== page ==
Cat Owners: Tips for Introducing a New Dog into the Home
Own a cat and considering getting a dog? Keeping the peace when introducing your cat and dog to each other is important. I've compiled a guide for maintaining the harmony, and avoiding problems between your cat and dog!
Before bringing a dog into the home, there are many things to consider.
Cat owners should take into account which dog breeds have the highest herding instincts and prey-drives, as these tendencies are not preferable for your cat.
Breeds that tend to NOT do well with cats are: Afhgan Hound, Akita Inu, Alaskan Malamute, Australian Cattle Dog, Basenji, Beagle, Border Collie, Bullmastiff, Doberman Pincher, Greyhound, Jack Russell Terrier, Jindo, Norwegian Elkhound, Rhodesian Ridgeback, Samoyed, Shiba Inu, Siberian Husky, Weimaraner, Whippet, and Yorkshire Terrier.
This is just a guideline and reference list to consider when shopping for your new puppy or dog.
The familiarity and experience your cat has with dogs and vice-versa is significant. Has your cat been around dogs before? Has the puppy/dog you are considering adopting or purchasing been around cats?
If the answer to either question is NO, then you may have quite the journey ahead of you to make sure both animals are at ease, and able to enjoy (or at least tolerate) each others company. But do not fear! It's completely doable and can go very smoothly if certain steps are taken and followed.
Introduction: Easy Does It
Keep your new puppy/dog in a separate room of the house for a few weeks prior to giving them the "run of the house." This will give your new puppy/dog and cat a chance to see each other through a baby gate, and sniff each other through the comfort of an established boundary, such as a door or crate.
Exercising your dog is also encouraged. Take your new puppy/dog for a long walk prior to the nose to nose introduction, as a tired puppy/dog will be curious, but probably not want to give chase to their new friend.
Make sure to give your cat a "safe zone" where their litter-box, food, and quietness can be accessed without the disturbance of the new puppy/dog. Never let the dog have access to your cat's food or litter-box.
Expect unwanted noises such as hissing, growling, staring, and barking when they are first introduced. Even their body language will be telling. For example, hackles standing on end (fur on the back that stands straight up) sends a strong message.
Keeping a watchful eye on both is necessary when you begin introducing them without the safety of a gate, door, or crate. Never discipline your cat if he/she takes a swat at your new puppy/dog, since they are just letting their new friend know to keep a careful distance.
Make sure to praise the positive behaviors you see from each pet.
Giving treats to your new puppy/dog when they are calm around your cat is a great association that the kitty is a good thing, and you appreciate your dog's calmness. Petting your cat to reassure them what a "great job" they are doing when they are calmly walking around the new puppy/dog, signals to your cat that you approve of this behavior.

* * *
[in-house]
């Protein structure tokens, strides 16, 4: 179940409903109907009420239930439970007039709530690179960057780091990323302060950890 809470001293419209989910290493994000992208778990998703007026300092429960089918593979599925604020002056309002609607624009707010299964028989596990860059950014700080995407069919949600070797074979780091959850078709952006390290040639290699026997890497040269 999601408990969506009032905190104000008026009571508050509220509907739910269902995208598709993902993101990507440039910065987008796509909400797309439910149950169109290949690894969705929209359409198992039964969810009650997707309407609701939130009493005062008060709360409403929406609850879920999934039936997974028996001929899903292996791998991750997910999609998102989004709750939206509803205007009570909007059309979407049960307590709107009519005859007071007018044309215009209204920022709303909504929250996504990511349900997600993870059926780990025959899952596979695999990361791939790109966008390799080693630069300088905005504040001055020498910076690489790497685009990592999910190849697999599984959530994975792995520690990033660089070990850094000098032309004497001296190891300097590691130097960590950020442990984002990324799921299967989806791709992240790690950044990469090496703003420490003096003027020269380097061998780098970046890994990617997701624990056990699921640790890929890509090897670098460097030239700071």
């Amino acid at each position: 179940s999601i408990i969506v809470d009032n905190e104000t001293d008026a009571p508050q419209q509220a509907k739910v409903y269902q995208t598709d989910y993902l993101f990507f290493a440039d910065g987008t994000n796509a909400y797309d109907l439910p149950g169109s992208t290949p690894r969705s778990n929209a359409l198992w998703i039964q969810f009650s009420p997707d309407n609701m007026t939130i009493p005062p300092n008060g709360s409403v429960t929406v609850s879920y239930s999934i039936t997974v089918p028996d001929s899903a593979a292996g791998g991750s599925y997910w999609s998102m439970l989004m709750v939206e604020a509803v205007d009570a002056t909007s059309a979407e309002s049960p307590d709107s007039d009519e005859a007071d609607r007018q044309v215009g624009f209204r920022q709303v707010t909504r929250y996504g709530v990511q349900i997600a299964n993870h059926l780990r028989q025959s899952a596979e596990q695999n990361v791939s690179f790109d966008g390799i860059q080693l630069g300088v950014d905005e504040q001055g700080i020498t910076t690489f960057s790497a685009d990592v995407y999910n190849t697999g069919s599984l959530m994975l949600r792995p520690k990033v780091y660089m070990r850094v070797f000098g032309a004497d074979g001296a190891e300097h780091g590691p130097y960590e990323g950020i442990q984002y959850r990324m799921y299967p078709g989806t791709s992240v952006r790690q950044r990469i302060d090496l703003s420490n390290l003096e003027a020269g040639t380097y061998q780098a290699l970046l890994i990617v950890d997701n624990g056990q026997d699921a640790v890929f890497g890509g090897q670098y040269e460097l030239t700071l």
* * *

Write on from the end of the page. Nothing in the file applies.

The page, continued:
Taking all the precautions and necessary steps to help your cat and new puppy/dog get along with each other doesn't guarantee that they will. Pets can learn to tolerate each other but this doesn't mean they will be the best of friends, nor should we force that. Remember to consider both of your pet's needs. Proper training, discipline, rules, and boundaries will help create a harmonious living situation for you and your cat and dog.
Rules and Boundaries are a MUST
Ensuring that your puppy has some rules set up will help ease the stress for your cat. For instance, many people think it's cute to let their dog chase their cat, but this should be avoided! Either pet can easily get injured, and your cat could begin experiencing serious stress issues, including the following: not using their litter box, developing kitty-acne (yes there is such a thing), and coughing or becoming ill due to the stress. Therefore, your cat should always have immediate access to safe zones of the house that are out of reach of your new puppy/dog.
Dogs may show signs of resource guarding, but this is another behavior that should be avoided for the sake of your cat. Make sure your puppy/dog doesn't feel the need to protect their food or toys. Teach your new canine that growling or snapping is unacceptable when your kitty approaches the food dish or a toy.
Another area to pay attention to is excessive barking:
- Giving your puppy/dog a time-out during some after excessive barking should quickly result in modifying your puppy/dog's interaction with your cat for the better.
- Never allow your new puppy/dog to bark excessively at your cat.
- Time-Outs are simply a negative consequence that a dog serves for the unwanted behavior, so don't be afraid to use them!
- Remove your dog to another room to apply the time-out when the unwanted behavior occurs.
- Stand on your dog's leash (dog should have leash on during this training phase) and
wait for your puppy/dog to relax. Once they are calm, wait ten seconds, and then step off of the leash and walk away. Repeat the process of time-out if necessary.
Teach Your Puppy/Dog Commands
You and your cat will benefit greatly if your new puppy/dog learns a few respectful commands such as: "Leave It," which teaches your dog to leave the object/toy you want them to leave; "Bed," "Place," or "Kennel Up," which teaches your dog to go their quiet spot to calm down for a few minutes; "Sit" or "Down,"; which teaches your puppy to go into a position and hold it while your cat is around, helping maintain calmness and control of your new puppy/dog.